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IODP Expedition 355

IODP Expedition 355 occurred in the spring of 2015 with scientific drilling in the Laxmi Basin offshore the Western continental margin of India.  the objective of the cruise was to recover along section through the Indus submarine fan in order to reconstruct the varying intensity of the South Asian monsoon in the Western Himalayas as well as the erosional impact of the monsoon on the source mountains. We attempted to demonstrate whether there are links between monsoon intensification and the exhumation of high-grade metamorphic rocks in the Himalayas. An additional objective was the sampling of the igneous basement of the Laxmi basin in order to understand extensional processes during the opening of the Indian Ocean in the latest Cretaceous. As well as the submarine fan we recovered material from an extremely large mass wasting complex known as the Nataraja Slide which is derived from the North in the Saurashtra part of the Indian continental margin.  This was emplaced shortly after 10.8 Ma and was up to 300 m thick in the location of our drill sites.

Meet The Team

IODP Expedition 355 Crew

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Work during Expedition 355 involved 12 hour shifts, seven days a week for eight weeks of the expedition.  In the photograph above we see the sedimentary geologists discussing the most recently retrieved core with co-chief scientist Peter Clift.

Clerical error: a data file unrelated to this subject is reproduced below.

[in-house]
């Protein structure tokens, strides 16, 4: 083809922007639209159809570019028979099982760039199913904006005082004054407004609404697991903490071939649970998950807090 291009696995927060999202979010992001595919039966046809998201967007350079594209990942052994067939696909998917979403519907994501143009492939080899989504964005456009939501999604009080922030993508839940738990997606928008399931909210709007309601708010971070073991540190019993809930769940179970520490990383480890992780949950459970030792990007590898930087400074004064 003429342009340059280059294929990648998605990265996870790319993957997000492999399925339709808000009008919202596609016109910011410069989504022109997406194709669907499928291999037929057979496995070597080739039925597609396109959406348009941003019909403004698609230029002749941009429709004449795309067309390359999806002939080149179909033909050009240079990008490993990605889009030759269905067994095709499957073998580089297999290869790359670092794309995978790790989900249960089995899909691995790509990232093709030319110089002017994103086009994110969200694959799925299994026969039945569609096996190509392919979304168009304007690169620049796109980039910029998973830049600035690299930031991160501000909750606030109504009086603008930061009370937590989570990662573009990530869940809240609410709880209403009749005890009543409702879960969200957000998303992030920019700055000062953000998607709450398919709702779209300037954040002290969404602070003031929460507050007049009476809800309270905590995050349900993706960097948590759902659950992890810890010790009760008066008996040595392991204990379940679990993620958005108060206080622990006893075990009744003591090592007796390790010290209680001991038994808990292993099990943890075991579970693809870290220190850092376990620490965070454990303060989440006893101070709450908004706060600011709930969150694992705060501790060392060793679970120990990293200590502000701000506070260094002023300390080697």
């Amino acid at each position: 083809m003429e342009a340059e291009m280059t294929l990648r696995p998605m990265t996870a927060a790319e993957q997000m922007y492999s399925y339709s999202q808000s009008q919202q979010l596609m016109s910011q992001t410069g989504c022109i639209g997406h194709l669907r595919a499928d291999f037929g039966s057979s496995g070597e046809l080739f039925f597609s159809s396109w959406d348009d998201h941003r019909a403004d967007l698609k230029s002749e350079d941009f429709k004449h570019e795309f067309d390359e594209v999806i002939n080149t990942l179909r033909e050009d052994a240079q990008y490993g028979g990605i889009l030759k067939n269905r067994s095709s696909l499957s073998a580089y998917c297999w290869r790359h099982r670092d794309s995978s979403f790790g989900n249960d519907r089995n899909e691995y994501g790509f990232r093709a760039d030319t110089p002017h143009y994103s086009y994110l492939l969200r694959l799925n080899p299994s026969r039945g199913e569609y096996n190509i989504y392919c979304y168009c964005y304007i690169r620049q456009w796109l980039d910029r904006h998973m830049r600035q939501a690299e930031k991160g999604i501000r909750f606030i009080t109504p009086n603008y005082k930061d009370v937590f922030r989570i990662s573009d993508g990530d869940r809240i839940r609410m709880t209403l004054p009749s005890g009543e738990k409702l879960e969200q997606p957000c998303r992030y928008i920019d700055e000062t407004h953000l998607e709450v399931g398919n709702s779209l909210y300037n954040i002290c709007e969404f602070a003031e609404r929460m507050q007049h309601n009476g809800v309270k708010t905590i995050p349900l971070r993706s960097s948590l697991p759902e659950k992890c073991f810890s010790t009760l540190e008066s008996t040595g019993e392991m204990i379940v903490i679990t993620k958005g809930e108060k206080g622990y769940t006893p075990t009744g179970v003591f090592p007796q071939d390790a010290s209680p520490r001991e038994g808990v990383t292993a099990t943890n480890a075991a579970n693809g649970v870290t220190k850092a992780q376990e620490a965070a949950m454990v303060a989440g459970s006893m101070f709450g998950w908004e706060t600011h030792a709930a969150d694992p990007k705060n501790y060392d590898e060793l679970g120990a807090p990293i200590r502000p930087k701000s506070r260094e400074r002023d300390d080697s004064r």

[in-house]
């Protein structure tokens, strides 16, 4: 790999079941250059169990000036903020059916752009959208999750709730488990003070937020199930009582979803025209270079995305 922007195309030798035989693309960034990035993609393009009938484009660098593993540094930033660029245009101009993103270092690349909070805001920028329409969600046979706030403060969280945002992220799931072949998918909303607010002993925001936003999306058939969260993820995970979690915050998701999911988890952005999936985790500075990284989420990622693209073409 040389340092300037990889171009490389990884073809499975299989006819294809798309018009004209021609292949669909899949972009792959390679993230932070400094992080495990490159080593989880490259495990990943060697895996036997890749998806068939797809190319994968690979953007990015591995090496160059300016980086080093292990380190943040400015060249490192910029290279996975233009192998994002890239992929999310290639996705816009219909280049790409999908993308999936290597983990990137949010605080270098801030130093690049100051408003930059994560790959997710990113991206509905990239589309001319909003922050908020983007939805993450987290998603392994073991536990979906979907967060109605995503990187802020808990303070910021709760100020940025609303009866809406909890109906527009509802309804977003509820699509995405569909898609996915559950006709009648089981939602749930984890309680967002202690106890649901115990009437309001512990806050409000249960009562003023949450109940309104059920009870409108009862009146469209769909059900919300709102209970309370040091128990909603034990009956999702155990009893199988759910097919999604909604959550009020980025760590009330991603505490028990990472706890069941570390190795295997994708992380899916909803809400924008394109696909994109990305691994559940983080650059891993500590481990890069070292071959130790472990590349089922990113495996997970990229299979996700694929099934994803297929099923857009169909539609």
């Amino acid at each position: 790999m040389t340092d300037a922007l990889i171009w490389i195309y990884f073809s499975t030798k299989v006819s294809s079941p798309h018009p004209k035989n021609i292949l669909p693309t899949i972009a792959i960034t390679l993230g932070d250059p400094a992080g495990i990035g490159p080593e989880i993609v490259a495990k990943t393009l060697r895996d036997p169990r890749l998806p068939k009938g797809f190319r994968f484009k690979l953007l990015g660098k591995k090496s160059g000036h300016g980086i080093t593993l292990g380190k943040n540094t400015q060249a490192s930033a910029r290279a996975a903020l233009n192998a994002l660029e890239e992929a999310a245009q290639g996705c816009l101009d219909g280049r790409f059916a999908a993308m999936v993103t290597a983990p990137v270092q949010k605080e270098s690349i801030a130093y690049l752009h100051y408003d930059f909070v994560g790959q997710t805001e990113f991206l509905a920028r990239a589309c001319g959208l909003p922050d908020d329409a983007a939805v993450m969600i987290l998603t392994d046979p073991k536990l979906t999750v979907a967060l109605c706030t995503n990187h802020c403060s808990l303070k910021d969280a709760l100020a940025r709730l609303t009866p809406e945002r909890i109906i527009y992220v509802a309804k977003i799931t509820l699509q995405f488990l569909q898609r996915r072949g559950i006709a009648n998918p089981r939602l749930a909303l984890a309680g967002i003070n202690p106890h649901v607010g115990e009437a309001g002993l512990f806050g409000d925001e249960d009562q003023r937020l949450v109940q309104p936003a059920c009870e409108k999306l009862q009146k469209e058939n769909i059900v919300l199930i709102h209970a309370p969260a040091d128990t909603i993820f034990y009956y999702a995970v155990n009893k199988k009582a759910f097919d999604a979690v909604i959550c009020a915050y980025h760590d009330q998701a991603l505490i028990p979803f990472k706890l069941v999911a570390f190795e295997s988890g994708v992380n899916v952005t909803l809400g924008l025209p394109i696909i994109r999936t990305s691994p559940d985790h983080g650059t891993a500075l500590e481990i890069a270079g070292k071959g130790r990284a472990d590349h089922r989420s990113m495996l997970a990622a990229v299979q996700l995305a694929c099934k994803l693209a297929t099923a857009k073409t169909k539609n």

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The expedition’s leadership, Dhananjai Pandey (left) from the Indian National Center for Antarctic and Ocean Research (NCAOR),  Denise Kulhanek from IODP at Texas A&M University (staff scientist) and Peter Clift from Louisiana State University.

This photograph shows technicians from IODP processing the most recent call retrieved from the rig floor. They cut the 10 m long section into more easily handled 1.5 m sections which are then taken inside for description and analysis in the dedicated laboratories on the ship.

In the series above, the far right-hand photograph shows a graded muddy turbidite with deep water trace fossils grading up into him a pelagic carbonate which occasionally interrupts the section especially towards the top. Abandonment of the submarine fan by the Indus River likely reflects of motion of depositional lobes into the main Arabian basin to the west rather than a cessation of sediment supply from the river.

Examples of cores recovered during the expedition. On the extreme left -slump folded calcareous mudstones show ductile deformation during the placement of the mass transport deposit. To the right of that photograph we see debris flow conglomerates dominated by shallow water limestones derived from the edge of the western continental margin of India but also including fragments of Deccan plateau volcanics. 

The right two photographs show sediments from the in the submarine fan, laminated fine sands interbedded with dark mud with parallel lamination indicating high-energy current activity during the emplacement of a turbidite deposit originally sourced from the Indus River mouth. 

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